Iran-EU nuclear talks fail


Iran-EU nuclear talks fail
01.12.2007 15:29 GMT+04:00

/PanARMENIAN.Net/ EU foreign policy chief Javier Solana has said he is
disappointed after talks with Iran on its nuclear program, as he
prepares a report for the UN. But top Iranian nuclear negotiator Saeed
Jalili said the discussions were positive and more would be held.

The US and its allies are now expected to press for more sanctions on
Tehran, but Mr Jalili said such pressure would not make Iran curb its
nuclear plans.

The UN is demanding that Iran suspend uranium enrichment. Iran says
its program is peaceful, but some Western powers fear it is seeking to
make weapons.

The two envoys emerged after five hours of talks and spoke to the
media separately, giving dramatically different interpretations of the

Talks between Jalili and Solana have been frequently delayed.

Mr Solana was looking for signs that the Iranians were prepared to
suspend uranium enrichment work as demanded by the UN Security
Council, but his comments after the talks suggest there has been no
progress on the issue.

"I expected more and am therefore disappointed," the EU official said.

"I will be in telephonic contact with the Iranians before the end of
December," he added, saying the envoys would meet again if
circumstances permitted.

Meanwhile Mr Jalili said the two sides had agreed to continue
negotiations and arrange another meeting next month. But he said it
was unacceptable to pressure Iran into abandoning uranium enrichment,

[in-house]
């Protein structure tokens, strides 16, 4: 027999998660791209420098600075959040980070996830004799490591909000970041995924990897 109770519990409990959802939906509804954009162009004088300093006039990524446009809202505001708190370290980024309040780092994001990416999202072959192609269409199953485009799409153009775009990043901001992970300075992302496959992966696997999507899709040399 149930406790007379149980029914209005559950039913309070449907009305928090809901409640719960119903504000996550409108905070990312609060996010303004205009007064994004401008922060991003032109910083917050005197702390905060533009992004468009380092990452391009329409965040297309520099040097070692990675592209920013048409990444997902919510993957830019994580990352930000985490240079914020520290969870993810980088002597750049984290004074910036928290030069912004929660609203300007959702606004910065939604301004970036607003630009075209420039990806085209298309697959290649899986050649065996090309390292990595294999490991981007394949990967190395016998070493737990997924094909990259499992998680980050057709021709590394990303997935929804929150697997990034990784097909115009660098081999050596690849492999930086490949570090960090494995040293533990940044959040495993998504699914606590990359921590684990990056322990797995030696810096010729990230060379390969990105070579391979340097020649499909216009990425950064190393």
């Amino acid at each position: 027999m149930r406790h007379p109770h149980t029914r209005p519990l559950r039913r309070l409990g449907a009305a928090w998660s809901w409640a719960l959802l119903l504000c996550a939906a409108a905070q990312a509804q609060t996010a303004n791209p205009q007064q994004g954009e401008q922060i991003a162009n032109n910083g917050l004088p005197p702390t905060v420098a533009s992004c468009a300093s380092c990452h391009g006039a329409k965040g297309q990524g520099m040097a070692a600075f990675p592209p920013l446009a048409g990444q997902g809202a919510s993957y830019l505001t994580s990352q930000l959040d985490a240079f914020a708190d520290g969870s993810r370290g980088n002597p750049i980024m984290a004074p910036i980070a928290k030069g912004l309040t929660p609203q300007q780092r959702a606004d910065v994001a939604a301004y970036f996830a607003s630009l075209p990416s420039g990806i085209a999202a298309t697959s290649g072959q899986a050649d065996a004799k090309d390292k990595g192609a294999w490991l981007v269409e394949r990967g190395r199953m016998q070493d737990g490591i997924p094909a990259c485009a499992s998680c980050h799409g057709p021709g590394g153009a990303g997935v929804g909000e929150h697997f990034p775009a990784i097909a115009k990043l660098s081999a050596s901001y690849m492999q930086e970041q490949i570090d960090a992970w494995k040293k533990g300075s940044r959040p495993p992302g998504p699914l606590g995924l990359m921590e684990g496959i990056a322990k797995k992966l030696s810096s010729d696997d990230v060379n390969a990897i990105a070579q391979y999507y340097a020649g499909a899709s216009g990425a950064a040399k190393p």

as it was allowed to do so under the nuclear Non-Proliferation Treaty.

"It is unacceptable that Iran should be deprived of its rights when it
has fulfilled its duties," he said, quoted by AFP news agency.

Further UN sanctions would not work, he added.

"Iran has removed concerns and cooperated with the IAEA [International
Atomic Energy Agency]. But if some countries want to use the UN
Security Council and its resolutions to stop Iran’s atomic work,
surely they will not be successful," he said.

The UN had earlier commissioned two reports on Iran’s nuclear program
– one from the International Atomic Energy Agency (IAEA) and the other
from Mr Solana.

Ahead of the talks, Iranian government spokesman Gholam Hossein Elham
did say that Mr Jalili would "present new ideas and initiatives" to Mr

However, on Wednesday, President Mahmoud Ahmadinejad insisted Iran was
"a nuclear nation", adding: "After this, no-one can threaten the
Iranian nation as we have all stood united so far and [the West] did
not do anything," BBC reports

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